Study Finds Link Between Shingles and Elevated Risk of Strokes

Herpes zoster can increase the risk of stroke, especially among patients under 40 years of age, for whom the vaccine is not typically recommended.

Patients with herpes zoster (HZ), or shingles, have a higher risk of stroke because of lipid vesicles called exosomes, which shuttle proteins and genetic information between cells, according to new research from the University of Colorado Anschutz Medical Campus.

The objective of the study was to detail the mechanisms behind the link between shingles and strokes.

“Most people know about the painful rash associated with shingles, but they may not know that the risk of stroke is elevated for a year after infection,” said the study’s lead author Andrew Bubak, PhD, assistant research professor in the Department of Neurology at the University of Colorado School of Medicine, in a press release. “Importantly, the rash is often completely healed and individuals feel normal but nonetheless are walking around with this significant elevation in stroke risk.”

HZ is caused by the varicella zoster virus, which leads to chickenpox, and the virus can reactivate later in life and cause even more excruciating pain. However, prior research indicates that HZ can also elevate the risk of stroke, especially among patients under 40 years of age, for whom the HZ vaccine is not typically recommended.

The investigators sought to better understand this association by doing a deeper examination of exosomes.

“Exosomes carry pathogenic cargo that can cause thrombosis and inflammation distant from site of actual infection,” Bubak said. “That could ultimately lead to a stroke in patients.”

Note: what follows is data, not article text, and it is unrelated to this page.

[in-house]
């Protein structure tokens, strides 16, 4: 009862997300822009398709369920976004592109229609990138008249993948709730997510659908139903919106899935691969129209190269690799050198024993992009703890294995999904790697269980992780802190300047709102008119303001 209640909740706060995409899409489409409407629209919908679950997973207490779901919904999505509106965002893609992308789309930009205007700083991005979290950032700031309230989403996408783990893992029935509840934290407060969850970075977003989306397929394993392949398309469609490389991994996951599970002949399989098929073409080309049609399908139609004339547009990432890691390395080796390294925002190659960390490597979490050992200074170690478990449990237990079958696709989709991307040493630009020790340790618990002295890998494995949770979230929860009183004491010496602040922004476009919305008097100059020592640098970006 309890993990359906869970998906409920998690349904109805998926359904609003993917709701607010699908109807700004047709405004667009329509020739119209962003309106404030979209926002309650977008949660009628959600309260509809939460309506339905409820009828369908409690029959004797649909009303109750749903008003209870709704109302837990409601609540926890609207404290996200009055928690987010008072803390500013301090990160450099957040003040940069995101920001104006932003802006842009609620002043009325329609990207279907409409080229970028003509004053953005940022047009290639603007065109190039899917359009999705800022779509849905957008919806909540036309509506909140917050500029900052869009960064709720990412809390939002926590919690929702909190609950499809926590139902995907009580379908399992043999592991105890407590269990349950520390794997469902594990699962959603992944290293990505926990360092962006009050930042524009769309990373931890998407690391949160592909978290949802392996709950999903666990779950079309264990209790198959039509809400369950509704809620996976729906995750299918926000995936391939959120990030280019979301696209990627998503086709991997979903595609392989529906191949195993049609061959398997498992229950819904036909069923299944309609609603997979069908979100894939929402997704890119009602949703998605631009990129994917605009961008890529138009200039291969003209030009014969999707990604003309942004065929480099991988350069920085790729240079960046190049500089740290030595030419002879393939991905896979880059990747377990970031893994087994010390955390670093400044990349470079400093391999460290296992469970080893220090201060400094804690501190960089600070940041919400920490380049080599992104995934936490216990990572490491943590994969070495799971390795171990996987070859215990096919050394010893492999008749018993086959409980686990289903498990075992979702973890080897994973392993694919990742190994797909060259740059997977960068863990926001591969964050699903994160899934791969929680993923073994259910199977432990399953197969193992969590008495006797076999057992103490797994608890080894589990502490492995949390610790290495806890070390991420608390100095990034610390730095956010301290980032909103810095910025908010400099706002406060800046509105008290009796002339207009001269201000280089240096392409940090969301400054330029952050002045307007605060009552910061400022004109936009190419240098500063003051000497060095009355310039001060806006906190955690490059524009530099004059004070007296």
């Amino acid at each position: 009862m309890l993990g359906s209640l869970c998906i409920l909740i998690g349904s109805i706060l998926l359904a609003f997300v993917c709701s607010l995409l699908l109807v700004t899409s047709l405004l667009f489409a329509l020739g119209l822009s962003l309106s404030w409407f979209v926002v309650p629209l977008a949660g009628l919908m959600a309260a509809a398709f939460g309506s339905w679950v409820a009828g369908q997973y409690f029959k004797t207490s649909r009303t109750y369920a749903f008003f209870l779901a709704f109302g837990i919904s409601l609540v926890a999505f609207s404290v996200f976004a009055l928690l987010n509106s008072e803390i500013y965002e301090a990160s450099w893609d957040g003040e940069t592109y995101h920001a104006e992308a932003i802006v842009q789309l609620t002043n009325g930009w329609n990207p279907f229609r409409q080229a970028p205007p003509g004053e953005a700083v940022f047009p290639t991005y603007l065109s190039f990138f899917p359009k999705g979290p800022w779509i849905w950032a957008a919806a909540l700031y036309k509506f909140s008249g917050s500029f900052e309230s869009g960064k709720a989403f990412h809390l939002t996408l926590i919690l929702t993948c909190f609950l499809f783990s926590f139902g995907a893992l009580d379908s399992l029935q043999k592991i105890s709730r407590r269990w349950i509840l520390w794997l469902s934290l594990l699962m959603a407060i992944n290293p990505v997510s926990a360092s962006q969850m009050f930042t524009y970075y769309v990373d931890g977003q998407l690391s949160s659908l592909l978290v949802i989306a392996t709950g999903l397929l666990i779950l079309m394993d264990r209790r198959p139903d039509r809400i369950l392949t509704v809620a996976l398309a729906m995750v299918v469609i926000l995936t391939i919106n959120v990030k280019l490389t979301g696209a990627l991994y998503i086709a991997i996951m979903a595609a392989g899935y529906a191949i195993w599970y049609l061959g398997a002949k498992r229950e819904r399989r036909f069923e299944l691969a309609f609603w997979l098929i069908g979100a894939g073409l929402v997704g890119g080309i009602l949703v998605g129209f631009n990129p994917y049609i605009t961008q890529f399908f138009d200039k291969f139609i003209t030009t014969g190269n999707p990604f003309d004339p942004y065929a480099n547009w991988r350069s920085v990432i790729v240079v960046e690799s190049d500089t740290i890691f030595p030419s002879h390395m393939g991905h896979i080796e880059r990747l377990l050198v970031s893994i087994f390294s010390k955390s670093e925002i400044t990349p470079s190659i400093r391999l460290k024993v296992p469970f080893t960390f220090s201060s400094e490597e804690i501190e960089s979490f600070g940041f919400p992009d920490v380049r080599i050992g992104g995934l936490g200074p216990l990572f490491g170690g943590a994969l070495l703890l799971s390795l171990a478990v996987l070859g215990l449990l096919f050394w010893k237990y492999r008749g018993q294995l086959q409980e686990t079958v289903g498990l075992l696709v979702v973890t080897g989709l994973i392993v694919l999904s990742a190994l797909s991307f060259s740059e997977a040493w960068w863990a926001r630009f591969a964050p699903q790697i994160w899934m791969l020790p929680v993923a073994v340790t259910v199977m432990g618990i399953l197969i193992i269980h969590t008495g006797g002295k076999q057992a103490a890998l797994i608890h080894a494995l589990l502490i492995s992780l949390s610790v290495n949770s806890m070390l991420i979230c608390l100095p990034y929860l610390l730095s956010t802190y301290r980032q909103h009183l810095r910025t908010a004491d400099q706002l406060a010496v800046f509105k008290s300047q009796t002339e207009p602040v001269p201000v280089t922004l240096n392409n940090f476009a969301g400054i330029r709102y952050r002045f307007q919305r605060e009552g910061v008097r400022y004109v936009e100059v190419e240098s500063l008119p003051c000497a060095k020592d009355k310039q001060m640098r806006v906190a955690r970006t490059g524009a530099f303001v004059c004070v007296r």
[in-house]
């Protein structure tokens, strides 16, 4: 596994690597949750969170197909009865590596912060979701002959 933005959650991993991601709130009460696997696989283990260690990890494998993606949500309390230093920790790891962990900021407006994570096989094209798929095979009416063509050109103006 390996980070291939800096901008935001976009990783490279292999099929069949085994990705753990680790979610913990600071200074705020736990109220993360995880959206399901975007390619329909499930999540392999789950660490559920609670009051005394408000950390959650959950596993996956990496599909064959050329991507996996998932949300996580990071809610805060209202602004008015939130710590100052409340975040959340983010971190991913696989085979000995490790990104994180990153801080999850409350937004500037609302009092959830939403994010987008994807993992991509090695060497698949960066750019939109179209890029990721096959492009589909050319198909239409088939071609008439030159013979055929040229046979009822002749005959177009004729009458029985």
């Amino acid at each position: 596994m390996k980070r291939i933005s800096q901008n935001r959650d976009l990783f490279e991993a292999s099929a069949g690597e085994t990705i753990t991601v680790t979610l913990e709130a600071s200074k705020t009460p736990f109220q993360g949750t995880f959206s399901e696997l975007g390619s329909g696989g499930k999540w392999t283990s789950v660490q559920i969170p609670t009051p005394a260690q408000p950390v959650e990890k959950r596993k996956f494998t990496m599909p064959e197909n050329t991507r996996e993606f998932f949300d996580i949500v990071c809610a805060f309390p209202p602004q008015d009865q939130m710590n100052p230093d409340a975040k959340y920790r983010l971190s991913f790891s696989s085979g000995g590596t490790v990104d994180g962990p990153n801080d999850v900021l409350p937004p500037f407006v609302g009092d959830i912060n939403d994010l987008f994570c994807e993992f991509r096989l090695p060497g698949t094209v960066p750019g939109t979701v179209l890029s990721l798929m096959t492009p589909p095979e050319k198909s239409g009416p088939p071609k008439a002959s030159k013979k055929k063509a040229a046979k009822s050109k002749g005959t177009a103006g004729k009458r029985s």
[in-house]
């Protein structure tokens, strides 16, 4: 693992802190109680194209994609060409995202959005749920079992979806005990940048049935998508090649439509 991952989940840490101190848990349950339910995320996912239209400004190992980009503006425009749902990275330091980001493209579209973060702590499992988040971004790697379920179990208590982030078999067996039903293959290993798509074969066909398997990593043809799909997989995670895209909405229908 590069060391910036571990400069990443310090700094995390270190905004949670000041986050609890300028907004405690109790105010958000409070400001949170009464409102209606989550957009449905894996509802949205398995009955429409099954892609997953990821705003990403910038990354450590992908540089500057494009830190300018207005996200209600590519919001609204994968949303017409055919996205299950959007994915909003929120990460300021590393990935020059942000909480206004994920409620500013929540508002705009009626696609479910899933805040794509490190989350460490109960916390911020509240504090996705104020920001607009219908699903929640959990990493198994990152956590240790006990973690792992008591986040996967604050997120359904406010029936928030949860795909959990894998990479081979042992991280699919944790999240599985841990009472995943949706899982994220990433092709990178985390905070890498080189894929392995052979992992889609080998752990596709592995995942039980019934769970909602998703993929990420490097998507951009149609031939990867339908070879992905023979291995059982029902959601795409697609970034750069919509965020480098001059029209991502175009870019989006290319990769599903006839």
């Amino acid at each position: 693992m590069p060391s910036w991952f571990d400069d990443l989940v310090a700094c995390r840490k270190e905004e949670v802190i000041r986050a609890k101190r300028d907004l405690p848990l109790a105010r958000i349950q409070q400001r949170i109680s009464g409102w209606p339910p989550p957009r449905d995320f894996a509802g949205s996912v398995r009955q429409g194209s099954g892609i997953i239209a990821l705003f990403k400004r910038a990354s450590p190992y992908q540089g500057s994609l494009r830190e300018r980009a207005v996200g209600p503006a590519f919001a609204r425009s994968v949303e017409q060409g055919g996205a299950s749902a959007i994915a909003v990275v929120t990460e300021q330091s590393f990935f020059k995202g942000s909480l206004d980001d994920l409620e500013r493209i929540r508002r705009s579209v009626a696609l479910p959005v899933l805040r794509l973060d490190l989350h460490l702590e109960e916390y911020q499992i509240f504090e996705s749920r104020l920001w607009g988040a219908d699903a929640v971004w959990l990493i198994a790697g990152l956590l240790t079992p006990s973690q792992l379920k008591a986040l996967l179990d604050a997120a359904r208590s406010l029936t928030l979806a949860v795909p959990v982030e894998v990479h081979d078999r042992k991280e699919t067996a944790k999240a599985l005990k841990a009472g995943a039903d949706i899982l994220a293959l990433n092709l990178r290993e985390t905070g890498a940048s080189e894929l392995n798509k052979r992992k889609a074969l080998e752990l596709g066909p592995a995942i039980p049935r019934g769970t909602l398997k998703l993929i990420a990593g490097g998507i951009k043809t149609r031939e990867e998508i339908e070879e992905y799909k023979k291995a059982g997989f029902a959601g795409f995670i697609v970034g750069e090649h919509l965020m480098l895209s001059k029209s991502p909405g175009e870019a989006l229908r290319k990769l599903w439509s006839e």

The researchers collected plasma samples from 13 patients with HZ and 10 without to extract exosomes from the plasma. The samples were gathered at the time of infection and at 3-month follow-ups for a subset of patients.

The investigators found prothrombotic exosomes, which may cause blood clots, present in patients with HZ. At the 3-month follow-up, they found proinflammatory exosomes, which also carry a risk for stroke.

The findings suggest that in a subset of people with HZ, the virus may not return to latency or the circulating exosomes that cause a prolonged prothrombotic state may persist following therapy, according to the study. Bubak added that using antiviral agents longer with the addition of antiplatelet and anti-inflammatory agents could help.

“As well as initiatives to increase HZ vaccine uptake to decrease stroke risk, particularly in individuals with known preexisting stroke risk factors,” Bubak said in a press release. “If these findings are confirmed with a larger longitudinal study, then this could change clinical practice.”

Further, the study authors said that most physicians are unaware of the connection between HZ and stroke.

“But it’s really important and so easily mitigated,” Bubak said in a press release. “Send them home with antiplatelet agents.”


Researchers Reveal Why Shingles Can Cause Strokes. University of Colorado Anschutz Medical Campus. October 27, 2022. Accessed October 31, 2022.